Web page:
Looking to refurnish your office building? Purchasing refurbished office furniture as opposed to buying brand new can save you money and time – without sacrificing functionality and style.
"Any time facility managers want to save money and maintain legacy standards, purchasing refurbished office furniture may be the best course of action," says Bill Davies, president of Davies Office Refurbishing.
When deciding if refurbished furniture is right for your facility, there are several factors to consider, including:
Existing furniture standards
The primary driving factor for purchasing refurbished furniture is cost savings, says Davies. "Today’s marketplace is reflecting extremely competitive pricing. We’ve been witnessing ‘new’ furniture offering discounts of 74-percent off current list prices. The average cost for the same furniture if purchased refurbished reflects a discount of 80-percent off current list price. The cost to refurbish existing furniture averages a cost of 85-percent off current list price."
The Need for LEED
If your goal is LEED status, buying refurbished furniture instead of new may help you achieve that goal. "There are new initiatives where today’s corporate facility standards are requiring a greater value of recycled or reuse of existing furniture assets," says Davies. "An example would be if a company is seeking LEED-EB O&M certification. There are certain criteria in purchasing refurbished or refurbishing existing furniture that could aid in attaining credits."
Save on Style
"Refurbished office furniture generally means buying furniture from a refurbisher, such as remanufactured cubicles," says Mark Swanson of Facility Office Furniture Inc. "The customer is purchasing workstations from an inventory of used products and picking out new paint, fabric, and laminate colors."
Because they’re used to this level of customization, refurbishing or remanufacturing companies can often respond quicker to specialized requests than manufacturing companies that produce new furniture.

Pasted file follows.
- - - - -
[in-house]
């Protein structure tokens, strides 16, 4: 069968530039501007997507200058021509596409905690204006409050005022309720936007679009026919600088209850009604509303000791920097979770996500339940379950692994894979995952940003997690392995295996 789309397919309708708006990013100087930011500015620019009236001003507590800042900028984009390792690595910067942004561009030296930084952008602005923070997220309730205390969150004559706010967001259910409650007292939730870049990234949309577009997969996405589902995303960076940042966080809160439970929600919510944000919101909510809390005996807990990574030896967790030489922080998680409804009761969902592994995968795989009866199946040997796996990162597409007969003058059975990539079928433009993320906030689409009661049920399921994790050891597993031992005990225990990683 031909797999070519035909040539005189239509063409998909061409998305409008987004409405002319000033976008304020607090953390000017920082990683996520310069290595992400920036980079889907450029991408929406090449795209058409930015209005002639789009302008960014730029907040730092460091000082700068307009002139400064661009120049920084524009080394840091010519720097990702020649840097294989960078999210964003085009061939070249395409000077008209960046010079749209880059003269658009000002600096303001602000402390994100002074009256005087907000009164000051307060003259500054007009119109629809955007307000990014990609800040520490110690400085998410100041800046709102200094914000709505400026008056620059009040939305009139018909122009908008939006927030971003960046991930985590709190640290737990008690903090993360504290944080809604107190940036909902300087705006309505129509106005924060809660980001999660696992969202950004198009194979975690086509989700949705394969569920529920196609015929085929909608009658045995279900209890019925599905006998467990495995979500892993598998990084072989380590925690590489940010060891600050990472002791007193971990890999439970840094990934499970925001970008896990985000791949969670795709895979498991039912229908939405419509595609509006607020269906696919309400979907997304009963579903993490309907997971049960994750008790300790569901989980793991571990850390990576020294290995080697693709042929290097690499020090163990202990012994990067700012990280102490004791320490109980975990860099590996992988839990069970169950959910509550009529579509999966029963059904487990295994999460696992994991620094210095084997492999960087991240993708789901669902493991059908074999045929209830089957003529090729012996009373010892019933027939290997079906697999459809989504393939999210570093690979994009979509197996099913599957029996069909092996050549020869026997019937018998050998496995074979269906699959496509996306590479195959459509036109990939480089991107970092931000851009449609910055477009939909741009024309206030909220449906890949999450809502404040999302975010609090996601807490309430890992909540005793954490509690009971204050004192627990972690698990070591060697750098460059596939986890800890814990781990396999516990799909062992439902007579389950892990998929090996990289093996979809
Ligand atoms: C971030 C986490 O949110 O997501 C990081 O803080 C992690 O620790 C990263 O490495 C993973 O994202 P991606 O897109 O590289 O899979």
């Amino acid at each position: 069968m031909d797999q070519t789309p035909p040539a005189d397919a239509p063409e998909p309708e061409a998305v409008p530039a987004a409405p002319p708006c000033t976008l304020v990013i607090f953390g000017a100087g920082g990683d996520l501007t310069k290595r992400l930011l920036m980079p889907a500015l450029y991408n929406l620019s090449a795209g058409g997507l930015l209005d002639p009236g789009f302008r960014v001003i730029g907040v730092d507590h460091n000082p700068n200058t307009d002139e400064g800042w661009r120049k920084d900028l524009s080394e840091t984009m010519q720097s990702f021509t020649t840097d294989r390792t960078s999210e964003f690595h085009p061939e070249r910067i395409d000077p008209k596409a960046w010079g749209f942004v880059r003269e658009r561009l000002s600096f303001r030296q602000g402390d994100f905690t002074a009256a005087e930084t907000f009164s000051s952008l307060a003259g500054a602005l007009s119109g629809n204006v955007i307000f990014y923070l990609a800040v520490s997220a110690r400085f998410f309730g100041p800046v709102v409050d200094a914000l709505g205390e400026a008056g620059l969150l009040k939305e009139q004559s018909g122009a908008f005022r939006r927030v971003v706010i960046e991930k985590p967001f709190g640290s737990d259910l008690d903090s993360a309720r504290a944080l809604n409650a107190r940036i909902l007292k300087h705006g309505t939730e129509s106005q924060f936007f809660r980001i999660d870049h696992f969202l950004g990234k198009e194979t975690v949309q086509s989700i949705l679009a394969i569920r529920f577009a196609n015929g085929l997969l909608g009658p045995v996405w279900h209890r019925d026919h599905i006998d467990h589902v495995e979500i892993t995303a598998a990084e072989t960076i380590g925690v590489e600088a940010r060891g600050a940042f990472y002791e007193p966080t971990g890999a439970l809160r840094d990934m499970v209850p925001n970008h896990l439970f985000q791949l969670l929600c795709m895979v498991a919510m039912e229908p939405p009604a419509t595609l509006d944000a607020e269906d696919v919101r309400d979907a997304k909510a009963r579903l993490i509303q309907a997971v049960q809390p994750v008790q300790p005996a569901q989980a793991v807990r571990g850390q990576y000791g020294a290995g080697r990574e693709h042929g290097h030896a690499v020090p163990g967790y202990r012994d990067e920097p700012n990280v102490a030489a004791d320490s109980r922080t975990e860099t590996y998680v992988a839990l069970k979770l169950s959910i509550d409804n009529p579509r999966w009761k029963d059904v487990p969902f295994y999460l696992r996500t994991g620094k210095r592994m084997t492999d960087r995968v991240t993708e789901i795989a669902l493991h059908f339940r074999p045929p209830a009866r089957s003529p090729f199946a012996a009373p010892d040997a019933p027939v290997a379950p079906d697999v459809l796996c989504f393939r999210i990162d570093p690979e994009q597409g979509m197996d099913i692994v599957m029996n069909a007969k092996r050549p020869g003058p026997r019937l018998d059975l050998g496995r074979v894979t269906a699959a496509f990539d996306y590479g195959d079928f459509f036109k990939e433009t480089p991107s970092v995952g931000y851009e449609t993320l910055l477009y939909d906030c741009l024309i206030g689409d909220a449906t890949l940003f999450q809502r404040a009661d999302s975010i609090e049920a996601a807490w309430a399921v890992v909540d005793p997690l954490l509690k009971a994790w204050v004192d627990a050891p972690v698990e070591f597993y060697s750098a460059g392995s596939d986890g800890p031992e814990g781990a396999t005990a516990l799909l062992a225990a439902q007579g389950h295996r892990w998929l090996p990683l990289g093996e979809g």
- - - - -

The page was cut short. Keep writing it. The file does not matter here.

"There are also many enhancement options that can be added to existing furniture without defaulting to new, such as glass stack on units, ergonomic retrofits, as well as power and data enhancements, that a qualified refurbisher can offer, providing the functionality required without defaulting to new furniture," says Davies.
While you may save slightly more by refurbishing your existing furniture, it’s often not appropriate due to the displacement of your workers while you tear down and refurbish your existing cubicles. (How will they work while their furniture is being refurbished?) However, "some existing office furniture is appropriate to refurbish onsite or offsite, such as painting of filing cabinets," says Swanson. "Commercial re-upholstery of quality office seating can also save you some money."
"Remanufacturers and refurbishers today are every bit as sophisticated in providing viable solutions and options that are comparable to new," Davies says. "If nothing more, it allows the facility manager the ability to leverage all suppliers – both refurbished and new – to provide the most cost-effective solution."
Kylie Wroblaski (email@example.com) is associate editor for BUILDINGS magazine.